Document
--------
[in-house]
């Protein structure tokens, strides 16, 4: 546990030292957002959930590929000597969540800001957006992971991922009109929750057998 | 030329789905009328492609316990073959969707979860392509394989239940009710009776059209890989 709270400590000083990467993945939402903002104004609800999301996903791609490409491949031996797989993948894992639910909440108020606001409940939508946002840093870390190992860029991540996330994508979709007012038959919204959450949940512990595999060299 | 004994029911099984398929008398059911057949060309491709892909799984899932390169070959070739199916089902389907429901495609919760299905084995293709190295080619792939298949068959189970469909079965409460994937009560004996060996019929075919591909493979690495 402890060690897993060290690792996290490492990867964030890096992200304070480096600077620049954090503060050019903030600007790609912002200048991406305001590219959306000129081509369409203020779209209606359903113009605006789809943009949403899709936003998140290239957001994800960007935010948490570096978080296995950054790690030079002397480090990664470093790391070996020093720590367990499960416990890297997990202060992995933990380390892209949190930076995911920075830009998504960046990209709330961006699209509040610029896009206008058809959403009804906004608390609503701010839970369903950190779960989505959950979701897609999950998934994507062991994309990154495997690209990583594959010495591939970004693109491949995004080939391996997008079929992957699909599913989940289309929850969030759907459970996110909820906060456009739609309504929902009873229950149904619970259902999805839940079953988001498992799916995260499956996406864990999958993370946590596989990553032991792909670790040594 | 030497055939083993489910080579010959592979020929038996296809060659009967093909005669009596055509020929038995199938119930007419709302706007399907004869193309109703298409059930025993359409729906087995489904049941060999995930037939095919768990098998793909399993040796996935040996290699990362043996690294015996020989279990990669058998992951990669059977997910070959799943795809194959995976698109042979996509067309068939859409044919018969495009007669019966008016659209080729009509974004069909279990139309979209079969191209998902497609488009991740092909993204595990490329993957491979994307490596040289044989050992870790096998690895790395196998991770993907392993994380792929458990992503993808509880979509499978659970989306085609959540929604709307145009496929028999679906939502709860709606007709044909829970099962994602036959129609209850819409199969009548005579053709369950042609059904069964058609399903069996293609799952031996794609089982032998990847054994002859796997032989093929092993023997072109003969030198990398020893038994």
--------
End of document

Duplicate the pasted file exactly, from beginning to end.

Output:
[in-house]
């Protein structure tokens, strides 16, 4: 546990030292957002959930590929000597969540800001957006992971991922009109929750057998 | 030329789905009328492609316990073959969707979860392509394989239940009710009776059209890989 709270400590000083990467993945939402903002104004609800999301996903791609490409491949031996797989993948894992639910909440108020606001409940939508946002840093870390190992860029991540996330994508979709007012038959919204959450949940512990595999060299 | 004994029911099984398929008398059911057949060309491709892909799984899932390169070959070739199916089902389907429901495609919760299905084995293709190295080619792939298949068959189970469909079965409460994937009560004996060996019929075919591909493979690495 402890060690897993060290690792996290490492990867964030890096992200304070480096600077620049954090503060050019903030600007790609912002200048991406305001590219959306000129081509369409203020779209209606359903113009605006789809943009949403899709936003998140290239957001994800960007935010948490570096978080296995950054790690030079002397480090990664470093790391070996020093720590367990499960416990890297997990202060992995933990380390892209949190930076995911920075830009998504960046990209709330961006699209509040610029896009206008058809959403009804906004608390609503701010839970369903950190779960989505959950979701897609999950998934994507062991994309990154495997690209990583594959010495591939970004693109491949995004080939391996997008079929992957699909599913989940289309929850969030759907459970996110909820906060456009739609309504929902009873229950149904619970259902999805839940079953988001498992799916995260499956996406864990999958993370946590596989990553032991792909670790040594 | 030497055939083993489910080579010959592979020929038996296809060659009967093909005669009596055509020929038995199938119930007419709302706007399907004869193309109703298409059930025993359409729906087995489904049941060999995930037939095919768990098998793909399993040796996935040996290699990362043996690294015996020989279990990669058998992951990669059977997910070959799943795809194959995976698109042979996509067309068939859409044919018969495009007669019966008016659209080729009509974004069909279990139309979209079969191209998902497609488009991740092909993204595990490329993957491979994307490596040289044989050992870790096998690895790395196998991770993907392993994380792929458990992503993808509880979509499978659970989306085609959540929604709307145009496929028999679906939502709860709606007709044909829970099962994602036959129609209850819409199969009548005579053709369950042609059904069964058609399903069996293609799952031996794609089982032998990847054994002859796997032989093929092993023997072109003969030198990398020893038994």